Ahmedabad: Amit Shah is charged with three counts of murder. He is also a key election campaign manager and close aide of Narendra Modi, the BJP's candidate for prime minister.
To supporters, Mr Shah's proven talent in winning elections makes him the obvious choice to run Mr Modi's campaign in Uttar Pradesh, a swing state that holds the key to national power.
But critics say Mr Modi's ties to Mr Shah are proof of a dark side to the Hindu nationalist leader who is storming ahead in opinion polls.
"This man faces criminal charges. But if Modi wins, he could be one of India's most powerful politicians," said Mukul Sinha, a lawyer representing relatives of victims in the cases against Mr Shah, commenting on his appointment as campaign manager for the BJP in Uttar Pradesh.
A stocky, bearded figure and son of a well-to-do businessman, Mr Shah, 50, was Home Minister of Gujarat for seven years before his 2010 arrest and subsequent release on bail.
Mr Shah denies charges that he ordered the killing of Sohrabuddin Sheikh, a petty criminal who was shot dead by the Gujarat police in 2005. The police alleged that he was a terrorist who planned to assassinate Mr Modi. Officers snatched Mr Sheikh from a bus with his wife, then allegedly staged a gunbattle. Mr Sheikh was killed and his wife's cremated body was found in the village of one of the policemen. A witness traveling with them on the bus was killed later.
The CBI, assigned to investigate the case, has said in its charge-sheet that the encounter was staged.
According to the CBI's charge-sheet, phone records show Mr Shah, as Home Minister, had multiple calls with the accused officers during the operation that culminated in Mr Sheikh's killing.
The BJP says the Central Bureau of Investigation's (CBI) charges were influenced by the Congress-led government, which is often accused of using the federal agency to harass enemies.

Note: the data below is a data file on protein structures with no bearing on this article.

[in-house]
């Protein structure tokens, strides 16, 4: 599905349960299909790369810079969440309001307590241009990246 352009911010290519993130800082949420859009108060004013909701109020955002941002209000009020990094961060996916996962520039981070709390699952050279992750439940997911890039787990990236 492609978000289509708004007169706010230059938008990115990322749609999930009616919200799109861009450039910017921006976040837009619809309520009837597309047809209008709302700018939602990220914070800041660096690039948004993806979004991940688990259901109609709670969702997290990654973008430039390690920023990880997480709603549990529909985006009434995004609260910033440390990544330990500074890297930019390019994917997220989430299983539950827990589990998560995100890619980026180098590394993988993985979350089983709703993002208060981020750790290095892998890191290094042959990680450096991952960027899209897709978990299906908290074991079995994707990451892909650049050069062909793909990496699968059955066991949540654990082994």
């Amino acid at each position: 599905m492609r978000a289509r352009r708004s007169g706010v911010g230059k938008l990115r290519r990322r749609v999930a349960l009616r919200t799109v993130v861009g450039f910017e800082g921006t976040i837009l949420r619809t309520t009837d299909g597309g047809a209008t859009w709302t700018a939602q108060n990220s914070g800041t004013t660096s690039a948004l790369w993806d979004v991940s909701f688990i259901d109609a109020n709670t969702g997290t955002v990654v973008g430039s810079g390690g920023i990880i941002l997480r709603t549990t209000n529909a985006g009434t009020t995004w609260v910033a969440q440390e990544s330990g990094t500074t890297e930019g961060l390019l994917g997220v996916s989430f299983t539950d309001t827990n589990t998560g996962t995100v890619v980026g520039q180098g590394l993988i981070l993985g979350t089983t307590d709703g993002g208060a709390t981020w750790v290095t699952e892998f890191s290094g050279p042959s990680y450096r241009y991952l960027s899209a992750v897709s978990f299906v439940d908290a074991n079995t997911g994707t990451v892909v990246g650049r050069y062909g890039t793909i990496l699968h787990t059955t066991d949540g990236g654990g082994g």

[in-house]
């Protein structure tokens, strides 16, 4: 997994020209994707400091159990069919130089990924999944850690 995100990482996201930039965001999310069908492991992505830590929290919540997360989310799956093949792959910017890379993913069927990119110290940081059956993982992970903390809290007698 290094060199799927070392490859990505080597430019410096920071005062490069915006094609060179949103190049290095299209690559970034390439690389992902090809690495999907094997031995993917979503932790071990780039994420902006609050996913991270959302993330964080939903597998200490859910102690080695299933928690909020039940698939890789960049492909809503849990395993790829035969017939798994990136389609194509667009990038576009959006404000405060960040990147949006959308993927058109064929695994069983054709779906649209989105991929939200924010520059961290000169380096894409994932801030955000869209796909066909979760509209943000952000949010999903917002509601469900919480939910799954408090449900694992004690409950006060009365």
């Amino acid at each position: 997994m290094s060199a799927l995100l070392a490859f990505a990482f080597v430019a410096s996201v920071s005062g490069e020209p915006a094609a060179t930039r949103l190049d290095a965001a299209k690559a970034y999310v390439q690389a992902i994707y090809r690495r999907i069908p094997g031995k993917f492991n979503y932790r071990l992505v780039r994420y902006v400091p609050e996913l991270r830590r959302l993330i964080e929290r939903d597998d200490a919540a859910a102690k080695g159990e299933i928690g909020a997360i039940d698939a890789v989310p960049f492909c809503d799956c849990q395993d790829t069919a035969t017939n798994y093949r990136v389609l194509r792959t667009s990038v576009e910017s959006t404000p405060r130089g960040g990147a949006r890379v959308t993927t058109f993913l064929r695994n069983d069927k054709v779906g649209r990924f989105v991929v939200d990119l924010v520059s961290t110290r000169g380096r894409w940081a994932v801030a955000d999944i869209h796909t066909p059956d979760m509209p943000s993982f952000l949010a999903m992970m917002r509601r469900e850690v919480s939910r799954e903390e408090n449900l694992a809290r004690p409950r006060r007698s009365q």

"This is a politically-motivated campaign," said BJP spokeswoman Meenakshi Lekhi.
Mr Shah and his lawyers did not respond to requests from Reuters for an interview, but last year he said the case was a political vendetta.
"All of this is being done to defame Chief Minister Modi, me and the BJP," he told a private news channel, arguing that similar killings elsewhere in India were not subject to probes.
Mr Shah has much in common with his mentor.
Both joined the Rashtriya Swayamsevak Sangh (RSS), the voluntary right-wing group that serves as the ideological incubator for Hindu nationalism and as the philosophical parent of the BJP.
"Amit Shah is a misunderstood man. There have been no riots in Gujarat for 12 years," said Lalji Tandon, a BJP lawmaker in Uttar Pradesh. "He's doing a good job in this state at mobilising the grass roots. He's a top organiser, from everything down to the polling booth."
After resigning from the Gujarat state cabinet following his arrest, Mr Shah kept a low profile until being named to lead the Uttar Pradesh campaign. But critics accuse him of adding to religious tensions in the state.
Soon after arriving there last year, Mr Shah visited the site of the Babri Masjid, the 16th/17th-centruy mosque razed by Hindu fundamentalists in 1992, and said a Hindu temple should be built there.The destruction of the mosque led to nationwide riots that killed nearly 2,000.
The BJP says the mosque stood on a holy Hindu site.
Mr Shah last year clarified the dispute over the religious site was not an election campaign issue.
Nevertheless, when Hindu-Muslim violence broke out in Uttar Pradesh's Muzaffarnagar district shortly after Mr Shah's arrival, the union government was quick to make the connection, with minority affairs Minister Rahman Khan telling a magazine that Mr Shah had been sent by the BJP expressly to stir up communal tension.
No evidence has been produced to back that charge and villagers in Muzaffarnagar district, where the clashes erupted, say local politicians from several parties fomented the violence in which more than 40 people died. Police have charged two BJP legislators and politicians from other parties with provoking violence via social media and making inflammatory speeches.
© Thomson Reuters 2014